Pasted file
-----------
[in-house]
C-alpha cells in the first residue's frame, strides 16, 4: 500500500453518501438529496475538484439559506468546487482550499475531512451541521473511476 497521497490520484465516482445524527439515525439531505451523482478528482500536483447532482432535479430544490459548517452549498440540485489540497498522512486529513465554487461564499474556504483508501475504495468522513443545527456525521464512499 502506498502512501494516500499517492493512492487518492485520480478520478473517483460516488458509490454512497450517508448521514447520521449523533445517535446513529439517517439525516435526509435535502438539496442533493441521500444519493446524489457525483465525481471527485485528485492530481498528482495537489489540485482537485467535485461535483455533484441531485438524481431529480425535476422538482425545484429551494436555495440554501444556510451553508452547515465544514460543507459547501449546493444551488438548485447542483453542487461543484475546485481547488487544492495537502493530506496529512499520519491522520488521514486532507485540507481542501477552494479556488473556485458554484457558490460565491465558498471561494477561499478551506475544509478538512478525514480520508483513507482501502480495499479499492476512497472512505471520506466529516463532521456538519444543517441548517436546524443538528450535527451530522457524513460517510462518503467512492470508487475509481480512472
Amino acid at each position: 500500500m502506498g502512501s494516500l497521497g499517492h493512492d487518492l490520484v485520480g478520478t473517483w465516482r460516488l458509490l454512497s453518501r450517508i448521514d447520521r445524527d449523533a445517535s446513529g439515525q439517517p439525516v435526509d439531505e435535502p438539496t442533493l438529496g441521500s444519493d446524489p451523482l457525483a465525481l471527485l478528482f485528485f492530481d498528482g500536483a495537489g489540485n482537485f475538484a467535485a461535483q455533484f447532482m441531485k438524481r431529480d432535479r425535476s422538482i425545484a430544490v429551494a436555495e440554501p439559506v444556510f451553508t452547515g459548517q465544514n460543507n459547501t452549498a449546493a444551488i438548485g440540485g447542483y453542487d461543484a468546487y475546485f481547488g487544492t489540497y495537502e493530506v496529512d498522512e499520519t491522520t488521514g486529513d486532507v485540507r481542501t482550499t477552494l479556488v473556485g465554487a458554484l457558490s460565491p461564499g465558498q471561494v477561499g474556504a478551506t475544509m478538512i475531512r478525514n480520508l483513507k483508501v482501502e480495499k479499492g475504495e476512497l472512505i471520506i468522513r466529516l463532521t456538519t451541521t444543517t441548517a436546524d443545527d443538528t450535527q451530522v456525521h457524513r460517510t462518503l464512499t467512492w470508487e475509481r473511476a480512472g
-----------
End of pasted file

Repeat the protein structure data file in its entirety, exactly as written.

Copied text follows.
[in-house]
C-alpha cells in the first residue's frame, strides 16, 4: 500500500453518501438529496475538484439559506468546487482550499475531512451541521473511476 497521497490520484465516482445524527439515525439531505451523482478528482500536483447532482432535479430544490459548517452549498440540485489540497498522512486529513465554487461564499474556504483508501475504495468522513443545527456525521464512499 502506498502512501494516500499517492493512492487518492485520480478520478473517483460516488458509490454512497450517508448521514447520521449523533445517535446513529439517517439525516435526509435535502438539496442533493441521500444519493446524489457525483465525481471527485485528485492530481498528482495537489489540485482537485467535485461535483455533484441531485438524481431529480425535476422538482425545484429551494436555495440554501444556510451553508452547515465544514460543507459547501449546493444551488438548485447542483453542487461543484475546485481547488487544492495537502493530506496529512499520519491522520488521514486532507485540507481542501477552494479556488473556485458554484457558490460565491465558498471561494477561499478551506475544509478538512478525514480520508483513507482501502480495499479499492476512497472512505471520506466529516463532521456538519444543517441548517436546524443538528450535527451530522457524513460517510462518503467512492470508487475509481480512472
Amino acid at each position: 500500500m502506498g502512501s494516500l497521497g499517492h493512492d487518492l490520484v485520480g478520478t473517483w465516482r460516488l458509490l454512497s453518501r450517508i448521514d447520521r445524527d449523533a445517535s446513529g439515525q439517517p439525516v435526509d439531505e435535502p438539496t442533493l438529496g441521500s444519493d446524489p451523482l457525483a465525481l471527485l478528482f485528485f492530481d498528482g500536483a495537489g489540485n482537485f475538484a467535485a461535483q455533484f447532482m441531485k438524481r431529480d432535479r425535476s422538482i425545484a430544490v429551494a436555495e440554501p439559506v444556510f451553508t452547515g459548517q465544514n460543507n459547501t452549498a449546493a444551488i438548485g440540485g447542483y453542487d461543484a468546487y475546485f481547488g487544492t489540497y495537502e493530506v496529512d498522512e499520519t491522520t488521514g486529513d486532507v485540507r481542501t482550499t477552494l479556488v473556485g465554487a458554484l457558490s460565491p461564499g465558498q471561494v477561499g474556504a478551506t475544509m478538512i475531512r478525514n480520508l483513507k483508501v482501502e480495499k479499492g475504495e476512497l472512505i471520506i468522513r466529516l463532521t456538519t451541521t444543517t441548517a436546524d443545527d443538528t450535527q451530522v456525521h457524513r460517510t462518503l464512499t467512492w470508487e475509481r473511476a480512472g